Round 2, sponsored by ComfortDelgro Taxis in a bizarre campaign to encourage hailing cabs off the street, was their plain old Bubble Milk Tea (国王珍珠奶茶), basically the same as drink #1 but with regular black tea instead of oolong, and Osmanthus Oolong Tea with Mango (水仙桂花), where the marketing department probably correctly concluded that nobody would order a “Narcissus Osmanthus” in English. The Bubble Milk Tea was, indeed, classic and very tasty indeed, while the Mango-Oolong-Narcissus thing was a bit too much and lacked the excitement of any actual Fruit.

I ordered all four drinks with 0% added sugar, but the fruit and the milk respectively were sweet enough that this tasted just fine. All in all, probably the best BBT I’ve had to date, and fruit teas in particular warrant further exploration.

If Taiwanese food is your thing, there’s plenty more to explore in Singapore, with Taiwanese style breakfasts like pork floss omelettes at True Breakfast in Cuppage Plaza and three cups chicken at Lai Lai Taiwan Casual at City Square. But over twenty more provinces await, so my Long March continues.

<<< Jiangsu

34 Province Project: Jiangsu 江苏

Jiangsu is one of those provinces most people may have heard of, but know little about. Just north of Shanghai, it’s named after its two largest cities Jiangning, now better known as Nanjing, and Suzhou. Located on the Yellow Sea at the mouth of the Yangtze River, with a population of some 80 million people, it has been a powerhouse of commerce and industry since around 500 BC and is today second only to Guangdong in income per capita. Nanjing, the Southern Capital to Beijing’s Northern Capital, has been the seat of government for 10-odd dynasties and pretenders, was the world’s largest city for a spell in the 1400s, and to this day the Taiwanese government claims that it remains the de jure capital of the Republic of China.

With this pedigree, it’s hardly surprising that Jiangsu cuisine (苏菜 Sū cài) is one of the Eight Great Traditions, and its fancy subset Huaiyang cuisine (淮揚菜 Huáiyáng cài) is considered one of the Four Great, right up there with Cantonese and Sichuan. Yet with the arguable exception of Yangzhou fried rice (扬州炒饭 Yángzhōu chǎofàn), aka the eggy fried rice with ham bits served up in varying degrees of fidelity at every Chinese restaurant on the planet, I don’t think I’ve ever had Jiangsu food before. Clearly it was time to try it out.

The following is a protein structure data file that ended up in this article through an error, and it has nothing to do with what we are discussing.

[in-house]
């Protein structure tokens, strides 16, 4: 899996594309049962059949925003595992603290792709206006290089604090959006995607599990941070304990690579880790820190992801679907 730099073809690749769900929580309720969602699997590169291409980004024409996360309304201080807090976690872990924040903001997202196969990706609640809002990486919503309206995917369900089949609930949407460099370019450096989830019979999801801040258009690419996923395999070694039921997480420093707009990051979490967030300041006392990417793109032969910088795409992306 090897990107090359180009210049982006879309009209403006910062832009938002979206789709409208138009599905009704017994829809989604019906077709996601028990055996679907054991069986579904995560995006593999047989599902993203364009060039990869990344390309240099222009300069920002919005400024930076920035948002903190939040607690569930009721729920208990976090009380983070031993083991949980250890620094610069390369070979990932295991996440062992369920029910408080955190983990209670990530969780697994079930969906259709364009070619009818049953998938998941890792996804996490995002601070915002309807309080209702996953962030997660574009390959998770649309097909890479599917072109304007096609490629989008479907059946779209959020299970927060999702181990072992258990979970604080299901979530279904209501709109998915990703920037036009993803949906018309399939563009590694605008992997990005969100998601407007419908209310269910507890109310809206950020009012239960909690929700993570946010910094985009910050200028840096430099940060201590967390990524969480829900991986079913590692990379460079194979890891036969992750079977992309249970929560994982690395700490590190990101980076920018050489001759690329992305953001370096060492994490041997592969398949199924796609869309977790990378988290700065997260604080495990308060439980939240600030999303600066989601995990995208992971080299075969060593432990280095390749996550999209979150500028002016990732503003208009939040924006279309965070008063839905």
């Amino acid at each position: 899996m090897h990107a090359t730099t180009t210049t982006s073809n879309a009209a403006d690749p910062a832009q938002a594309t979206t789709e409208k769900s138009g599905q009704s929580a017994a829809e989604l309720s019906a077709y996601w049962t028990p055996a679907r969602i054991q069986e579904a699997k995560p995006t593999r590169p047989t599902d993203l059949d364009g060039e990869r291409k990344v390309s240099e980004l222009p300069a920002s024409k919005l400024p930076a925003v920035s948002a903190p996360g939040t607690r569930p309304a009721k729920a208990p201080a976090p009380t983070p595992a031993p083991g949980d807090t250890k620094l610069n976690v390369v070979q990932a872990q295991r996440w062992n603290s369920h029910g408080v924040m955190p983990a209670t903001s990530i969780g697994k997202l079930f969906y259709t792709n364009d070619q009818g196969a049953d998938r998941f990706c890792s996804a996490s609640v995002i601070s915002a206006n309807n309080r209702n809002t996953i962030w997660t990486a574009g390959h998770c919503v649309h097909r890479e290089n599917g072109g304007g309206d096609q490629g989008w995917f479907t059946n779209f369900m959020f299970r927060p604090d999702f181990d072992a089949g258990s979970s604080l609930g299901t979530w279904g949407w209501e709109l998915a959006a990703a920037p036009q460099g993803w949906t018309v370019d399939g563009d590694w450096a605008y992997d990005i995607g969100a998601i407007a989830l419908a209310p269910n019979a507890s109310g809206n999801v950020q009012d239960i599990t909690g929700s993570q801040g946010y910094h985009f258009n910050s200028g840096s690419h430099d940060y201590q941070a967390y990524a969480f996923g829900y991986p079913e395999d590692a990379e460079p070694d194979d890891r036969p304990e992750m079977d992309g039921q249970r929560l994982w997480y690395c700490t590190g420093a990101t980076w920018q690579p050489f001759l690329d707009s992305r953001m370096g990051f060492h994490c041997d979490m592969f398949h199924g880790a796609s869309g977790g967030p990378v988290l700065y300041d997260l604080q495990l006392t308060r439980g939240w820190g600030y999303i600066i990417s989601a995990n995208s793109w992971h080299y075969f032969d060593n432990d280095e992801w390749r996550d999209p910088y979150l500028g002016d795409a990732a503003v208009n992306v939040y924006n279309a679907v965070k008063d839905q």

There are really only two dedicated Jiangsu restaurants in Singapore, and since Yechun Teahouse in Marina Sq gets consistently appalling reviews, my choice was easy: Nanjing Impressions (南京大牌档 Nánjīng dàpáidàng), a Chinese chain whose sole local outlet takes up a large chunk of the 4th floor of the Plaza Singapura mall on Orchard Road. The English name is a bit unfortunate in that most Westerners’ Nanjing Impressions consist primarily of rape and murder during the Japanese occupation, but the Chinese name references the “big-plate stalls” that serve as the Chinese equivalent of Singapore’s hawkers. Indeed, the interior is done up to look like a Chinese tea house lit up by paper lanterns, complete with heavy wood paneling, stone eaves and staff in polyester versions of traditional outfits. The overall effect is rather cheesy, but hey, at least it makes a nice change from the average shopping mall food court blare and glare, and despite the cavernous size it was almost full during both our visits. There are no separate stalls as such, instead ordering is dim sum style: tick off what you want from a large paper menu, with most single portions in the $6-10 range, and within minutes tasty things will materialise at your table.

So how’s the food? In a nutshell, both unusual and good. Nanjing is best known for its duck, so we kicked off with their Signature Salted Duck (盐水鸭 yánshuǐ yā, “saltwater duck”), which was salty but melted in your mouth, fat, skin and all, with just a hint of Sichuan pepper and spices. (Apologies for the sad photo of leftovers, taken only after the kids ravaged it.) The Celestial Roast Duck Dumplings (天王烤鸭包 Tiānwáng kǎoyā bāo) are essentially xiao long bao with a duck meatball in sweet, dark broth inside, and by popular acclaim we had to order seconds. Jiangsu’s famous giant lion’s head meatballs (狮子头 shīzitóu) are traditionally served in brown sauce, but here it came alone steamed in broth, wonderfully fluffy and soft on the inside with crunchy bits of water chestnut. The winner for the best named dish goes to Madam Chiang’s Nutritious Beauty Porridge (民国美龄粥 Mínguó měilíng zhōu), a slightly sweet confection of soy milk and glutinous rice with edible lilies and chunks of wild yam, reputedly created for Chiang Kai-shek’s glamorous wife Soong Mei-ling and, to quote this travel guide, “recommended for weak and elder people”. The one dish we were collectively not super keen on was the extremely salty Nanjing Noodles in Light Soy Sauce Broth (老牌阳春面 lǎopái yángchūn miàn), where the broth tasted like it was at least 50% straight-up soy sauce.